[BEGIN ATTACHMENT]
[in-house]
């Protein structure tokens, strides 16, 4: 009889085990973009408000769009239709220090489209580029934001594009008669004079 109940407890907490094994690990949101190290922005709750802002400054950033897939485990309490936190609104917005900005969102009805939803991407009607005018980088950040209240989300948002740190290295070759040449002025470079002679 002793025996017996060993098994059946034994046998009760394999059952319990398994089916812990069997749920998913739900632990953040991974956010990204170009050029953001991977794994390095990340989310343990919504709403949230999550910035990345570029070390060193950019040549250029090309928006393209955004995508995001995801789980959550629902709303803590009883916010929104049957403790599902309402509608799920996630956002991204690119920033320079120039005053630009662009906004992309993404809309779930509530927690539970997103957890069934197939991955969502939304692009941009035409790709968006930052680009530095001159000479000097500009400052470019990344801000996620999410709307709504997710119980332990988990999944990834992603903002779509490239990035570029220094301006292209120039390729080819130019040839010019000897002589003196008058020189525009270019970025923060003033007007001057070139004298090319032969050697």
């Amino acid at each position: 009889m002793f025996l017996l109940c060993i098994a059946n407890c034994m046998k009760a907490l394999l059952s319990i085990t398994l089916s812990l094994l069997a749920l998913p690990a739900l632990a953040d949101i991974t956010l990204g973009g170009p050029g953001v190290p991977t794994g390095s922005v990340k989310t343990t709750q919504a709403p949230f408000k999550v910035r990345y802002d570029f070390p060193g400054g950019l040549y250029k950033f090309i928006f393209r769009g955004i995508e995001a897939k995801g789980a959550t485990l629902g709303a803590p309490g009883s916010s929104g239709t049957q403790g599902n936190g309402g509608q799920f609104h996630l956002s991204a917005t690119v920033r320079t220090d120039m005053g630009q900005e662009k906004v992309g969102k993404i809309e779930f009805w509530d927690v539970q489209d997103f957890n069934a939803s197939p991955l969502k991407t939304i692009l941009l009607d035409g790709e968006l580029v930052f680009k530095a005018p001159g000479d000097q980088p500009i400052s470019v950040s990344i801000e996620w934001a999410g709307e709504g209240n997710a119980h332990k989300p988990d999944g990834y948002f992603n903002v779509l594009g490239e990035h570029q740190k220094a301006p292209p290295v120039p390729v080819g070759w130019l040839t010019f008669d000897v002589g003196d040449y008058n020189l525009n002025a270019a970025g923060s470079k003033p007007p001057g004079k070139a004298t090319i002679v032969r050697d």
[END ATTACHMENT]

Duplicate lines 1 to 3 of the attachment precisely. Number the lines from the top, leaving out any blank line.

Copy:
[in-house]
């Protein structure tokens, strides 16, 4: 009889085990973009408000769009239709220090489209580029934001594009008669004079 109940407890907490094994690990949101190290922005709750802002400054950033897939485990309490936190609104917005900005969102009805939803991407009607005018980088950040209240989300948002740190290295070759040449002025470079002679 002793025996017996060993098994059946034994046998009760394999059952319990398994089916812990069997749920998913739900632990953040991974956010990204170009050029953001991977794994390095990340989310343990919504709403949230999550910035990345570029070390060193950019040549250029090309928006393209955004995508995001995801789980959550629902709303803590009883916010929104049957403790599902309402509608799920996630956002991204690119920033320079120039005053630009662009906004992309993404809309779930509530927690539970997103957890069934197939991955969502939304692009941009035409790709968006930052680009530095001159000479000097500009400052470019990344801000996620999410709307709504997710119980332990988990999944990834992603903002779509490239990035570029220094301006292209120039390729080819130019040839010019000897002589003196008058020189525009270019970025923060003033007007001057070139004298090319032969050697």
């Amino acid at each position: 009889m002793f025996l017996l109940c060993i098994a059946n407890c034994m046998k009760a907490l394999l059952s319990i085990t398994l089916s812990l094994l069997a749920l998913p690990a739900l632990a953040d949101i991974t956010l990204g973009g170009p050029g953001v190290p991977t794994g390095s922005v990340k989310t343990t709750q919504a709403p949230f408000k999550v910035r990345y802002d570029f070390p060193g400054g950019l040549y250029k950033f090309i928006f393209r769009g955004i995508e995001a897939k995801g789980a959550t485990l629902g709303a803590p309490g009883s916010s929104g239709t049957q403790g599902n936190g309402g509608q799920f609104h996630l956002s991204a917005t690119v920033r320079t220090d120039m005053g630009q900005e662009k906004v992309g969102k993404i809309e779930f009805w509530d927690v539970q489209d997103f957890n069934a939803s197939p991955l969502k991407t939304i692009l941009l009607d035409g790709e968006l580029v930052f680009k530095a005018p001159g000479d000097q980088p500009i400052s470019v950040s990344i801000e996620w934001a999410g709307e709504g209240n997710a119980h332990k989300p988990d999944g990834y948002f992603n903002v779509l594009g490239e990035h570029q740190k220094a301006p292209p290295v120039p390729v080819g070759w130019l040839t010019f008669d000897v002589g003196d040449y008058n020189l525009n002025a270019a970025g923060s470079k003033p007007p001057g004079k070139a004298t090319i002679v032969r050697d």